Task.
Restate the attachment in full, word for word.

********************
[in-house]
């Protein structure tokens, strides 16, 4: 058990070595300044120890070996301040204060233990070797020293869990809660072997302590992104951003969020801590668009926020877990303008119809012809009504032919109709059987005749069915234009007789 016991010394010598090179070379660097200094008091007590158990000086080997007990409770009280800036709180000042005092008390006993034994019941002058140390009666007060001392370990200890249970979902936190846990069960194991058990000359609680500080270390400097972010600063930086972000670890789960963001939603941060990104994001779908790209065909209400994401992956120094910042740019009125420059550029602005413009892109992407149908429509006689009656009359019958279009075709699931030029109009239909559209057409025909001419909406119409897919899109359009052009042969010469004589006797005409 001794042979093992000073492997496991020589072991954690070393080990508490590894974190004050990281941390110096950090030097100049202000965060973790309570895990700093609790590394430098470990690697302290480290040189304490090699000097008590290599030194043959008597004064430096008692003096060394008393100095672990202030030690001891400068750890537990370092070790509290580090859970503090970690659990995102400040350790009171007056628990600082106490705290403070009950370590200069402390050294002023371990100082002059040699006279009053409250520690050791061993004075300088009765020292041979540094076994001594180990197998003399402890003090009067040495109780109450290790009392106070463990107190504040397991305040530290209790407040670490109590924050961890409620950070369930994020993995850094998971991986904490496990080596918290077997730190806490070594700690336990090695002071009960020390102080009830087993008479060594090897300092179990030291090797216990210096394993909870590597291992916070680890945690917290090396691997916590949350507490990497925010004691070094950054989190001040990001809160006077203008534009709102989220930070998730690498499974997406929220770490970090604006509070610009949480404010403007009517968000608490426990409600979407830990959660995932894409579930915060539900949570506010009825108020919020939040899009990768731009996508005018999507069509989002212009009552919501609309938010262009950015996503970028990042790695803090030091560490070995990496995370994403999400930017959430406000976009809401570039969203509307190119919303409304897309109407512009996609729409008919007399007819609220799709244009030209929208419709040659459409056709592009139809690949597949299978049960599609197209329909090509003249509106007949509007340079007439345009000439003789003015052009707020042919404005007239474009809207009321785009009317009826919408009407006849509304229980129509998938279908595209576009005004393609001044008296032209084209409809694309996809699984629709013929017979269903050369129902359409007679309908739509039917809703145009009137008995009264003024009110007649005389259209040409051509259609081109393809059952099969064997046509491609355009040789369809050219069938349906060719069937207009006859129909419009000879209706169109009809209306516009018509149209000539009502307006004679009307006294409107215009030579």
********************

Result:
[in-house]
């Protein structure tokens, strides 16, 4: 058990070595300044120890070996301040204060233990070797020293869990809660072997302590992104951003969020801590668009926020877990303008119809012809009504032919109709059987005749069915234009007789 016991010394010598090179070379660097200094008091007590158990000086080997007990409770009280800036709180000042005092008390006993034994019941002058140390009666007060001392370990200890249970979902936190846990069960194991058990000359609680500080270390400097972010600063930086972000670890789960963001939603941060990104994001779908790209065909209400994401992956120094910042740019009125420059550029602005413009892109992407149908429509006689009656009359019958279009075709699931030029109009239909559209057409025909001419909406119409897919899109359009052009042969010469004589006797005409 001794042979093992000073492997496991020589072991954690070393080990508490590894974190004050990281941390110096950090030097100049202000965060973790309570895990700093609790590394430098470990690697302290480290040189304490090699000097008590290599030194043959008597004064430096008692003096060394008393100095672990202030030690001891400068750890537990370092070790509290580090859970503090970690659990995102400040350790009171007056628990600082106490705290403070009950370590200069402390050294002023371990100082002059040699006279009053409250520690050791061993004075300088009765020292041979540094076994001594180990197998003399402890003090009067040495109780109450290790009392106070463990107190504040397991305040530290209790407040670490109590924050961890409620950070369930994020993995850094998971991986904490496990080596918290077997730190806490070594700690336990090695002071009960020390102080009830087993008479060594090897300092179990030291090797216990210096394993909870590597291992916070680890945690917290090396691997916590949350507490990497925010004691070094950054989190001040990001809160006077203008534009709102989220930070998730690498499974997406929220770490970090604006509070610009949480404010403007009517968000608490426990409600979407830990959660995932894409579930915060539900949570506010009825108020919020939040899009990768731009996508005018999507069509989002212009009552919501609309938010262009950015996503970028990042790695803090030091560490070995990496995370994403999400930017959430406000976009809401570039969203509307190119919303409304897309109407512009996609729409008919007399007819609220799709244009030209929208419709040659459409056709592009139809690949597949299978049960599609197209329909090509003249509106007949509007340079007439345009000439003789003015052009707020042919404005007239474009809207009321785009009317009826919408009407006849509304229980129509998938279908595209576009005004393609001044008296032209084209409809694309996809699984629709013929017979269903050369129902359409007679309908739509039917809703145009009137008995009264003024009110007649005389259209040409051509259609081109393809059952099969064997046509491609355009040789369809050219069938349906060719069937207009006859129909419009000879209706169109009809209306516009018509149209000539009502307006004679009307006294409107215009030579």